The inclusion criteria were as follows: (1) study type: randomized controlled clinical trial; (2) study subjects: pathologically diagnosed breast cancer with clear ER, PR, and HER2 negative confirmed by immunohistochemistry (IHC) and fluorescence in situ hybridization (FISH); (3) interventions: after randomization, at least two groups were divided, one of which received immune-targeted therapy combined with radiotherapy; (4) study indicators: one or more of overall survival (OS), progression-free survival (PFS), and adverse events (AEs); (5) scientific and standardized study design, with clear grouping and interventions, and well-documented follow-up data.

2.2.2. Exclusion Criteria

The exclusion criteria were as follows: (1) nonrandomized controlled clinical trials or nonprimary studies; (2) unavailability of relevant outcome indicators such as OS, PFS, and AEs; (3) inclusion of fewer than 20 patients.

2.2.3. Screening of the Included Literature

The data were searched by two researchers, and literature management was performed using Endnote. Duplicate literature was excluded, and initial screening of the search results was carried out with regard to the titles, abstracts, and full text, followed by the inclusion of the literature according to the inclusion criteria. The Newcastle-Ottawa Scale was used to evaluate the quality of the included literature, and the decision for inclusion was independently assessed by a third investigator in case of disagreement between the two investigators.

2.3. Data Extraction

Data extraction and collation were performed independently by two investigators, including authors, time of publication, subject type, intervention method, use or absence of blinding, and randomization. OS, PFS, and AEs were considered the main effect measures for meta-analysis.

2.4. Risk of Bias

The risk of bias of the included literature was assessed in terms of the following six dimensions: random sequence generation (selection bias), allocation concealment (selection bias), blinding of participants and personnel (performance bias), blinding of outcome assessment (detection bias), incomplete outcome data (attrition bias), and selective reporting (reporting bias), and was categorized into three types: low risk, high risk, and uncertain risk.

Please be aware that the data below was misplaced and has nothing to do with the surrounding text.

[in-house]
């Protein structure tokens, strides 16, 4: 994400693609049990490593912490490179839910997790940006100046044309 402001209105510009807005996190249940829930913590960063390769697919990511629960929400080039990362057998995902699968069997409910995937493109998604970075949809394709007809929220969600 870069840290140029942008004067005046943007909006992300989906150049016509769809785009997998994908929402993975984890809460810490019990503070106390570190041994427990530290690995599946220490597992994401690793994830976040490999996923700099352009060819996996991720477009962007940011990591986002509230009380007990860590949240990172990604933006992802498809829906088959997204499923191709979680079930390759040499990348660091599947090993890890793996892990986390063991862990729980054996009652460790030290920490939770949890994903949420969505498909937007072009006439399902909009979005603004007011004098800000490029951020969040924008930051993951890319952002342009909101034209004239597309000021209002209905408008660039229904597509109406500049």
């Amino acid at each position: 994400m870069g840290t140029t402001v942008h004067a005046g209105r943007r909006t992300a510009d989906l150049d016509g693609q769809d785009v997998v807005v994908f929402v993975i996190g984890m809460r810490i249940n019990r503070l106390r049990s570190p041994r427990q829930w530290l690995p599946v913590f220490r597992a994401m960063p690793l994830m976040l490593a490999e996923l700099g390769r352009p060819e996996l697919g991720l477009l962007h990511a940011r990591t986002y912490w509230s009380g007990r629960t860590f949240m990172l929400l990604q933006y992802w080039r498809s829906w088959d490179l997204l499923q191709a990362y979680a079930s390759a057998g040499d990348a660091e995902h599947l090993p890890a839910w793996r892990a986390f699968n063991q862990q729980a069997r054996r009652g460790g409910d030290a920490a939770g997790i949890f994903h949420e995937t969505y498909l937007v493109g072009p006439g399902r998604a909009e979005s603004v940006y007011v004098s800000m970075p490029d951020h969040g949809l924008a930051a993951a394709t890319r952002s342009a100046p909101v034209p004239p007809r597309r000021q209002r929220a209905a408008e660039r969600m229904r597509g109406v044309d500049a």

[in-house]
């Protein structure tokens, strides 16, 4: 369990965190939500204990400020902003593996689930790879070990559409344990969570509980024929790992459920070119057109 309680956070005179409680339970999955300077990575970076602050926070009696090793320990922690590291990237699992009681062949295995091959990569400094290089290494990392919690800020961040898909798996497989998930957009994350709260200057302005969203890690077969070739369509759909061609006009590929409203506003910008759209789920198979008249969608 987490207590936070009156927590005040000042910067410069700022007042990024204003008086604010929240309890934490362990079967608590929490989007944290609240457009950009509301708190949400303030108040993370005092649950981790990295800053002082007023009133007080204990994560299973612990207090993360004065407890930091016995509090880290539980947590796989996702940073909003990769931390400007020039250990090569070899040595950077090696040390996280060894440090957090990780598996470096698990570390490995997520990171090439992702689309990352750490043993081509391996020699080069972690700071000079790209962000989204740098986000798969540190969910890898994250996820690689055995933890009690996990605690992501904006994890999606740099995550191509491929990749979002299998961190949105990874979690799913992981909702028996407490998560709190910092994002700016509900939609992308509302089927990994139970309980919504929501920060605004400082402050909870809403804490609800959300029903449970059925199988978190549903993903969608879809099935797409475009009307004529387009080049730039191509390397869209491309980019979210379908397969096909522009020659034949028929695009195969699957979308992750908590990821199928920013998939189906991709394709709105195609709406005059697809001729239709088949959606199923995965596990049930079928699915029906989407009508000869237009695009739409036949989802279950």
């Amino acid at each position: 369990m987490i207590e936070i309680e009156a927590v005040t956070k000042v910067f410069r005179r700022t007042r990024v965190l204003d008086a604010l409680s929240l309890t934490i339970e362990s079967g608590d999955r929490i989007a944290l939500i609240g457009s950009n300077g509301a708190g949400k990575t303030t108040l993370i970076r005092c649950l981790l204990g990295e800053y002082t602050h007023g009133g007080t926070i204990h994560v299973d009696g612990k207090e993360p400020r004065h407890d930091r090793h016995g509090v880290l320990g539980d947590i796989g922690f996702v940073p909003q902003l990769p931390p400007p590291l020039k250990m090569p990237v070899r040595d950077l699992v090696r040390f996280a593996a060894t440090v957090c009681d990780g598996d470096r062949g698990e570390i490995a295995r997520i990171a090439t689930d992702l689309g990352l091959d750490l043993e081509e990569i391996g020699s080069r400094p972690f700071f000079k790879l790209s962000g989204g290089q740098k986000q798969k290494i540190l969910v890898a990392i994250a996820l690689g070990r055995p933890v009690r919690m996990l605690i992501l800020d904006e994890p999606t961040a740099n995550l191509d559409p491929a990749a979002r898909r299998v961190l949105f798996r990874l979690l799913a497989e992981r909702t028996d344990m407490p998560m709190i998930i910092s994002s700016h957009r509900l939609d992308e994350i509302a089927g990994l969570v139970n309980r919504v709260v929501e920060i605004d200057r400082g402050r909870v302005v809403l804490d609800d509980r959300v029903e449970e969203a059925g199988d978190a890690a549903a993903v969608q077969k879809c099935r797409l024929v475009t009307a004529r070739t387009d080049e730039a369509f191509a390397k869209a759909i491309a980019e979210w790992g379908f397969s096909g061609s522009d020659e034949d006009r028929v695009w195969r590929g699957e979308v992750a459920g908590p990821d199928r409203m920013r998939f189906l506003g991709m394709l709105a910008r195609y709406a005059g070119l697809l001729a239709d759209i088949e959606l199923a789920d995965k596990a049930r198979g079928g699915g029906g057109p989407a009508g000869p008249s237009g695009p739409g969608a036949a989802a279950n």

2.5. Statistical Analyses

RevMan 5.4 was used to organize and analyze the data, and the generic inverse variance was selected for the hazard ratio (HR) data to compute and record the log [HR] and the corresponding SE. Dichotomous data types were selected for data such as adverse events. The heterogeneity of the included literature was evaluated by the Cochrane Q test and I2 test. I2 = 0 and in both subgroups indicate no heterogeneity in the included studies whose analyses were subjected to a fixed-effect model. I2 > 0 and in both subgroups indicate heterogeneity in the included studies whose analyses were subject to a random-effect model. Egger’s and Begg’s tests were used to assess publication bias.

3. Results

Of 1538 original papers retrieved, 1491 papers were excluded, and 47 were preliminarily included after reviewing the abstracts and excluding duplicate papers, abstracts, and reviews. After reading the full texts, studies with issues such as duplicate reports and no specified data were excluded, and seven papers were finally included. The study flow diagram is shown in Figure 1, and the basic information of the literature is shown in Table 1.

The results of the Cochrane risk bias assessment are shown in Figure 2. All seven included studies were of high quality and mostly at low risk of bias (green section in the figure). Four studies had performance bias, and one study had detection bias due to the failure of the study design to meet double-blind requirements for informed consent (red section in the figure).

Of the 7 included studies, 5 included all-subject PFS outcomes, and 5 included all-subject OS outcomes. As shown in Figure 3(a), in the PFS analysis of all subjects, there was significant within-group heterogeneity (I2 = 72% and ), and the HR result was (0.82 [0.63, 1.08], Z = 1.42, ) using the random-effect model. As shown in Figure 3(b), there was no significant within-group heterogeneity in the OS analysis (I2 = 0 and ), and the HR result was (0.94 [0.85, 1.04], Z = 1.16, ). The results of the meta-analysis in all subjects showed that the use or absence of PD-1/PD-L1 inhibitors had no significant effect on patients’ PFS and OS (all ).

The subjects were divided into PD-L1 negative and PD-L1 positive according to PD-L1 expression, with two studies containing the PFS results for the PD-L1-positive subgroup and three studies containing the OS results for the PD-L1-positive subgroup. As shown in Figure 4(a), there was no significant within-group heterogeneity in the PFS analysis of the PD-L1-positive subgroup (I2 = 0 and ), and the HR result was (0.64 [0.52, 0.80], Z = 4.01, ) using a fixed-effect model. As shown in Figure 4(b), there was significant within-group heterogeneity in the OS analysis in the PD-L1-positive subgroup (I2 = 49% and ), and the HR result was (0.73 [0.56, 0.95], Z = 2.38, ) using a random-effect model. The results of the meta-analysis in the PD-L1-positive subgroup showed that the use of PD-1/PD-L1 inhibitors significantly improved PFS and OS in patients (all ).